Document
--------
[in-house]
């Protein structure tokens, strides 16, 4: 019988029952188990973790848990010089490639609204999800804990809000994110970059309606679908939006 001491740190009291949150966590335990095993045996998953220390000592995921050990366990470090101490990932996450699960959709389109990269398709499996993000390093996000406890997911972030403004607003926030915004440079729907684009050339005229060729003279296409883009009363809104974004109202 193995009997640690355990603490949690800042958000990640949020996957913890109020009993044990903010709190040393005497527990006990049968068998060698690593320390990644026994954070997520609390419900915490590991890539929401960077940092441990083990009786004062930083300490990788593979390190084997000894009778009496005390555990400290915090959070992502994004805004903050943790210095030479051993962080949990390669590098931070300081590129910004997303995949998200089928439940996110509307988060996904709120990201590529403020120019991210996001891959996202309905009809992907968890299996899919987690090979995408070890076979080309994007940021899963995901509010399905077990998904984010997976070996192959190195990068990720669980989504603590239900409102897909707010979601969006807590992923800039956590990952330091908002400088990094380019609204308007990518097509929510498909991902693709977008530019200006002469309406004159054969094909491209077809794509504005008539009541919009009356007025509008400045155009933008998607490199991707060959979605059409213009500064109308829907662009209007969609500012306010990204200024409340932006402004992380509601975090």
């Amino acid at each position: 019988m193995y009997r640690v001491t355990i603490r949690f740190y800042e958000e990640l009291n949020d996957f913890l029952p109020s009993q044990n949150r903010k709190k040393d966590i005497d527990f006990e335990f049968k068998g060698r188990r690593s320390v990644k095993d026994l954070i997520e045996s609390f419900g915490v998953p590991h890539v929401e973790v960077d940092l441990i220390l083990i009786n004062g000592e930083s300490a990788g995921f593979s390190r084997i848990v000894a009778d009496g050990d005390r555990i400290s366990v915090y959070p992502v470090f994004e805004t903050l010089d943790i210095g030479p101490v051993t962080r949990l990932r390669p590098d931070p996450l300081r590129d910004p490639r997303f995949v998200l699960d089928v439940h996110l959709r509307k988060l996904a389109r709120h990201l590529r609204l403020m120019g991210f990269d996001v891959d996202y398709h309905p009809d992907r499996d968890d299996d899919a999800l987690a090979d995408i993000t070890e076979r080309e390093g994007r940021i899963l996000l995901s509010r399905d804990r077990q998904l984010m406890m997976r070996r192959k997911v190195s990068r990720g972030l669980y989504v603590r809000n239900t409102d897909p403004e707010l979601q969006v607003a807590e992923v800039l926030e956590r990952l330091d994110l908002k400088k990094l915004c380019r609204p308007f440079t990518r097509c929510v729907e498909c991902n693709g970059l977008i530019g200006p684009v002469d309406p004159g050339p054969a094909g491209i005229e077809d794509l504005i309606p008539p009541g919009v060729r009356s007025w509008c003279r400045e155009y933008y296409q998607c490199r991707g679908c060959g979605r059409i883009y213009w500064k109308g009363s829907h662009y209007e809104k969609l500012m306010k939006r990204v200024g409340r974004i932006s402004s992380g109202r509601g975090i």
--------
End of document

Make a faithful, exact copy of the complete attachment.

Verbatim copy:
[in-house]
């Protein structure tokens, strides 16, 4: 019988029952188990973790848990010089490639609204999800804990809000994110970059309606679908939006 001491740190009291949150966590335990095993045996998953220390000592995921050990366990470090101490990932996450699960959709389109990269398709499996993000390093996000406890997911972030403004607003926030915004440079729907684009050339005229060729003279296409883009009363809104974004109202 193995009997640690355990603490949690800042958000990640949020996957913890109020009993044990903010709190040393005497527990006990049968068998060698690593320390990644026994954070997520609390419900915490590991890539929401960077940092441990083990009786004062930083300490990788593979390190084997000894009778009496005390555990400290915090959070992502994004805004903050943790210095030479051993962080949990390669590098931070300081590129910004997303995949998200089928439940996110509307988060996904709120990201590529403020120019991210996001891959996202309905009809992907968890299996899919987690090979995408070890076979080309994007940021899963995901509010399905077990998904984010997976070996192959190195990068990720669980989504603590239900409102897909707010979601969006807590992923800039956590990952330091908002400088990094380019609204308007990518097509929510498909991902693709977008530019200006002469309406004159054969094909491209077809794509504005008539009541919009009356007025509008400045155009933008998607490199991707060959979605059409213009500064109308829907662009209007969609500012306010990204200024409340932006402004992380509601975090």
């Amino acid at each position: 019988m193995y009997r640690v001491t355990i603490r949690f740190y800042e958000e990640l009291n949020d996957f913890l029952p109020s009993q044990n949150r903010k709190k040393d966590i005497d527990f006990e335990f049968k068998g060698r188990r690593s320390v990644k095993d026994l954070i997520e045996s609390f419900g915490v998953p590991h890539v929401e973790v960077d940092l441990i220390l083990i009786n004062g000592e930083s300490a990788g995921f593979s390190r084997i848990v000894a009778d009496g050990d005390r555990i400290s366990v915090y959070p992502v470090f994004e805004t903050l010089d943790i210095g030479p101490v051993t962080r949990l990932r390669p590098d931070p996450l300081r590129d910004p490639r997303f995949v998200l699960d089928v439940h996110l959709r509307k988060l996904a389109r709120h990201l590529r609204l403020m120019g991210f990269d996001v891959d996202y398709h309905p009809d992907r499996d968890d299996d899919a999800l987690a090979d995408i993000t070890e076979r080309e390093g994007r940021i899963l996000l995901s509010r399905d804990r077990q998904l984010m406890m997976r070996r192959k997911v190195s990068r990720g972030l669980y989504v603590r809000n239900t409102d897909p403004e707010l979601q969006v607003a807590e992923v800039l926030e956590r990952l330091d994110l908002k400088k990094l915004c380019r609204p308007f440079t990518r097509c929510v729907e498909c991902n693709g970059l977008i530019g200006p684009v002469d309406p004159g050339p054969a094909g491209i005229e077809d794509l504005i309606p008539p009541g919009v060729r009356s007025w509008c003279r400045e155009y933008y296409q998607c490199r991707g679908c060959g979605r059409i883009y213009w500064k109308g009363s829907h662009y209007e809104k969609l500012m306010k939006r990204v200024g409340r974004i932006s402004s992380g109202r509601g975090i």